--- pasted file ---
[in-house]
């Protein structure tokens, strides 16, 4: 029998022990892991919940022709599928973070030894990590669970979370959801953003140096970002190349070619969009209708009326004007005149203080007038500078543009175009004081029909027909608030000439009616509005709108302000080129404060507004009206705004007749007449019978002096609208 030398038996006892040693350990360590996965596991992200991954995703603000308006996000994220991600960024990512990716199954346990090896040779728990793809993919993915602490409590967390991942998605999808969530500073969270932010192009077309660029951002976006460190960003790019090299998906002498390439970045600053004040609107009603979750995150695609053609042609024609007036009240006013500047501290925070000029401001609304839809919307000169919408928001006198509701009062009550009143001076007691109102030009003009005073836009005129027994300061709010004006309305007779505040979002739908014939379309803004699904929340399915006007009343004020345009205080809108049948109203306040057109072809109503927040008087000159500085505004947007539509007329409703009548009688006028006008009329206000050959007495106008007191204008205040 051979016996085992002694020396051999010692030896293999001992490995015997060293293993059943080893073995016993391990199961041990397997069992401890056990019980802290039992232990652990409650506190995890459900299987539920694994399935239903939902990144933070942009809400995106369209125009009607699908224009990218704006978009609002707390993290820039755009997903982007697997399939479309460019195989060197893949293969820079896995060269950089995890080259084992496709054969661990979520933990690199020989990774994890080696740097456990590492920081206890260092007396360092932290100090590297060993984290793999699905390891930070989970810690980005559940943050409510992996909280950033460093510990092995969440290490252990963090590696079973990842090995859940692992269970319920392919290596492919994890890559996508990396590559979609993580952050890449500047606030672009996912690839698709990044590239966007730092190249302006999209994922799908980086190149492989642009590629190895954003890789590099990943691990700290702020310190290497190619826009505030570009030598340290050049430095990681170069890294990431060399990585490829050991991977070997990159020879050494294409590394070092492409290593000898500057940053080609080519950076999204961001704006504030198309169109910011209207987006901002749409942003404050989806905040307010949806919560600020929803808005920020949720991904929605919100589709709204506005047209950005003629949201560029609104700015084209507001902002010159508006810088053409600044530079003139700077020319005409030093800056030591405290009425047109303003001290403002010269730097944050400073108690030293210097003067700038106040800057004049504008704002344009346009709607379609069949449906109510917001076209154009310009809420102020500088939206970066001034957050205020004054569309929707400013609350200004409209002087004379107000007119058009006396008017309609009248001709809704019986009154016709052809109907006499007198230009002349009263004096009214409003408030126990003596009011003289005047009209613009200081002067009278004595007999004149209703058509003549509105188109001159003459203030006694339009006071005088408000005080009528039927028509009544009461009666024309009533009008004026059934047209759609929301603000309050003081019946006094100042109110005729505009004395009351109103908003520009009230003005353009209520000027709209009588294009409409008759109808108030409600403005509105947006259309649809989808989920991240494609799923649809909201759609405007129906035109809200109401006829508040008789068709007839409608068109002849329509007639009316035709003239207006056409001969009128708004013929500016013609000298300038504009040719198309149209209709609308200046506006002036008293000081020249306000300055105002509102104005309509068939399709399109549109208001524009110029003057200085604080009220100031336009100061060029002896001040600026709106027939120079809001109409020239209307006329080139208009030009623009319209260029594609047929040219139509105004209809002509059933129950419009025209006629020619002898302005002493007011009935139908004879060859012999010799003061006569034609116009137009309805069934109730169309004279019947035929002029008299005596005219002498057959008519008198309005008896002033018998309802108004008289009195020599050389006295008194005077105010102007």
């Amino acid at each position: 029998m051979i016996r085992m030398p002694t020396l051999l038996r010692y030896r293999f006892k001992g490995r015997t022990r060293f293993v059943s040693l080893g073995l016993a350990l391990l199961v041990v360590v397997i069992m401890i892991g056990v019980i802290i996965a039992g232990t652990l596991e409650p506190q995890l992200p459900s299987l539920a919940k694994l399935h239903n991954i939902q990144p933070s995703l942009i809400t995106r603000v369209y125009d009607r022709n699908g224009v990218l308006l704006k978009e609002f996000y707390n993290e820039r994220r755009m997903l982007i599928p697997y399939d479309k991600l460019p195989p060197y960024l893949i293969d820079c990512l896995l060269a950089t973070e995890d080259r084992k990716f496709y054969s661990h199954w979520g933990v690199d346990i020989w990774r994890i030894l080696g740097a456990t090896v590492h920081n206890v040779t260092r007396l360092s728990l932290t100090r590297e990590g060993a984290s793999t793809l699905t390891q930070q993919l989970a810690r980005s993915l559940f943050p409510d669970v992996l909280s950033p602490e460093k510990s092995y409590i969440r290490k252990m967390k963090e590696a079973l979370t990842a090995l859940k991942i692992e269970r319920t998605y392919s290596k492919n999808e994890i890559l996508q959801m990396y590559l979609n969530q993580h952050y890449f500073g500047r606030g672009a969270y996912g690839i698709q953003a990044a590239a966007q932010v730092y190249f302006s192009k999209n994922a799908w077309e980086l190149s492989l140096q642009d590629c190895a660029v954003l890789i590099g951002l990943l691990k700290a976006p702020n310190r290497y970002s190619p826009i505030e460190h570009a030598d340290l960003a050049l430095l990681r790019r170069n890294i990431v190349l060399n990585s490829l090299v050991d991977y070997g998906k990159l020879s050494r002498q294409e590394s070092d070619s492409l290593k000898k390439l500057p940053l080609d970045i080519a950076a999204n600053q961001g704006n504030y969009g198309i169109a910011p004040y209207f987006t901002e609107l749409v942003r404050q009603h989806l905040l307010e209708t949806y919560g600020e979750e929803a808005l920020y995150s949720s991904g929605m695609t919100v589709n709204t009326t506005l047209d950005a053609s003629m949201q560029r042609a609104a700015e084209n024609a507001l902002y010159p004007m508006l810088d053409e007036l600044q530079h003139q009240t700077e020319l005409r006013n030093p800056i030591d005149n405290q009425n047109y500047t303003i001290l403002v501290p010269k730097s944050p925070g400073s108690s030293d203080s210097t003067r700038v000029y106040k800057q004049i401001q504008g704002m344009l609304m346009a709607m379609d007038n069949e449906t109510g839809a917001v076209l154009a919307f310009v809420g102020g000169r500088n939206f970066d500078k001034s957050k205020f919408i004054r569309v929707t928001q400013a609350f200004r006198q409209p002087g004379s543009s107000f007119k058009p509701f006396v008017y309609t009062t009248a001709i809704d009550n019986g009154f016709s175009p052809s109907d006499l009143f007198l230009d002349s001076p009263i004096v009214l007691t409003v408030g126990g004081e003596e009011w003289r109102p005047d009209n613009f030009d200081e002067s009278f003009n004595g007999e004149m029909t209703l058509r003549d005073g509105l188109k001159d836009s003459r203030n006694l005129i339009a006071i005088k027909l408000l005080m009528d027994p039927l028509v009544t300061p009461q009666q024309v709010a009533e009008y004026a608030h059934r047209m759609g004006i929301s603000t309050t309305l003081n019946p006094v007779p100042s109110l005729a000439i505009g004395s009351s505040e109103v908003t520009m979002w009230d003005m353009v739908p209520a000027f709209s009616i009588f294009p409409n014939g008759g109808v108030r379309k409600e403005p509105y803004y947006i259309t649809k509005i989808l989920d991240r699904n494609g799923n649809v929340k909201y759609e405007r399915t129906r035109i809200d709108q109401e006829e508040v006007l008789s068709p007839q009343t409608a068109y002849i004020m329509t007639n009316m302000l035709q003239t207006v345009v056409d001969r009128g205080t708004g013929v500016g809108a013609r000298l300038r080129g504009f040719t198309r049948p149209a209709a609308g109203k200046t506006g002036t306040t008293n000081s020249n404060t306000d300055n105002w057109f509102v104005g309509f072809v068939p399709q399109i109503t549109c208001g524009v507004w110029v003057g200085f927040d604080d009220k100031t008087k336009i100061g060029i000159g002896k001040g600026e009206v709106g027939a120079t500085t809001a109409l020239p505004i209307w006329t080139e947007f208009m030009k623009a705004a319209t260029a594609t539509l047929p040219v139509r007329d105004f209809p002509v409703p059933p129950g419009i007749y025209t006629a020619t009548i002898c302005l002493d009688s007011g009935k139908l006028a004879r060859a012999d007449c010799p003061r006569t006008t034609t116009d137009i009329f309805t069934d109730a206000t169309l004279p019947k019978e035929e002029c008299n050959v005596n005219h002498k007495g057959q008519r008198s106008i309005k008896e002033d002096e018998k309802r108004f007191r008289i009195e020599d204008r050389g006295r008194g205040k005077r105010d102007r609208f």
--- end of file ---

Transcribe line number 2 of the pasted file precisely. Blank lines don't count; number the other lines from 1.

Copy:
């Protein structure tokens, strides 16, 4: 029998022990892991919940022709599928973070030894990590669970979370959801953003140096970002190349070619969009209708009326004007005149203080007038500078543009175009004081029909027909608030000439009616509005709108302000080129404060507004009206705004007749007449019978002096609208 030398038996006892040693350990360590996965596991992200991954995703603000308006996000994220991600960024990512990716199954346990090896040779728990793809993919993915602490409590967390991942998605999808969530500073969270932010192009077309660029951002976006460190960003790019090299998906002498390439970045600053004040609107009603979750995150695609053609042609024609007036009240006013500047501290925070000029401001609304839809919307000169919408928001006198509701009062009550009143001076007691109102030009003009005073836009005129027994300061709010004006309305007779505040979002739908014939379309803004699904929340399915006007009343004020345009205080809108049948109203306040057109072809109503927040008087000159500085505004947007539509007329409703009548009688006028006008009329206000050959007495106008007191204008205040 051979016996085992002694020396051999010692030896293999001992490995015997060293293993059943080893073995016993391990199961041990397997069992401890056990019980802290039992232990652990409650506190995890459900299987539920694994399935239903939902990144933070942009809400995106369209125009009607699908224009990218704006978009609002707390993290820039755009997903982007697997399939479309460019195989060197893949293969820079896995060269950089995890080259084992496709054969661990979520933990690199020989990774994890080696740097456990590492920081206890260092007396360092932290100090590297060993984290793999699905390891930070989970810690980005559940943050409510992996909280950033460093510990092995969440290490252990963090590696079973990842090995859940692992269970319920392919290596492919994890890559996508990396590559979609993580952050890449500047606030672009996912690839698709990044590239966007730092190249302006999209994922799908980086190149492989642009590629190895954003890789590099990943691990700290702020310190290497190619826009505030570009030598340290050049430095990681170069890294990431060399990585490829050991991977070997990159020879050494294409590394070092492409290593000898500057940053080609080519950076999204961001704006504030198309169109910011209207987006901002749409942003404050989806905040307010949806919560600020929803808005920020949720991904929605919100589709709204506005047209950005003629949201560029609104700015084209507001902002010159508006810088053409600044530079003139700077020319005409030093800056030591405290009425047109303003001290403002010269730097944050400073108690030293210097003067700038106040800057004049504008704002344009346009709607379609069949449906109510917001076209154009310009809420102020500088939206970066001034957050205020004054569309929707400013609350200004409209002087004379107000007119058009006396008017309609009248001709809704019986009154016709052809109907006499007198230009002349009263004096009214409003408030126990003596009011003289005047009209613009200081002067009278004595007999004149209703058509003549509105188109001159003459203030006694339009006071005088408000005080009528039927028509009544009461009666024309009533009008004026059934047209759609929301603000309050003081019946006094100042109110005729505009004395009351109103908003520009009230003005353009209520000027709209009588294009409409008759109808108030409600403005509105947006259309649809989808989920991240494609799923649809909201759609405007129906035109809200109401006829508040008789068709007839409608068109002849329509007639009316035709003239207006056409001969009128708004013929500016013609000298300038504009040719198309149209209709609308200046506006002036008293000081020249306000300055105002509102104005309509068939399709399109549109208001524009110029003057200085604080009220100031336009100061060029002896001040600026709106027939120079809001109409020239209307006329080139208009030009623009319209260029594609047929040219139509105004209809002509059933129950419009025209006629020619002898302005002493007011009935139908004879060859012999010799003061006569034609116009137009309805069934109730169309004279019947035929002029008299005596005219002498057959008519008198309005008896002033018998309802108004008289009195020599050389006295008194005077105010102007």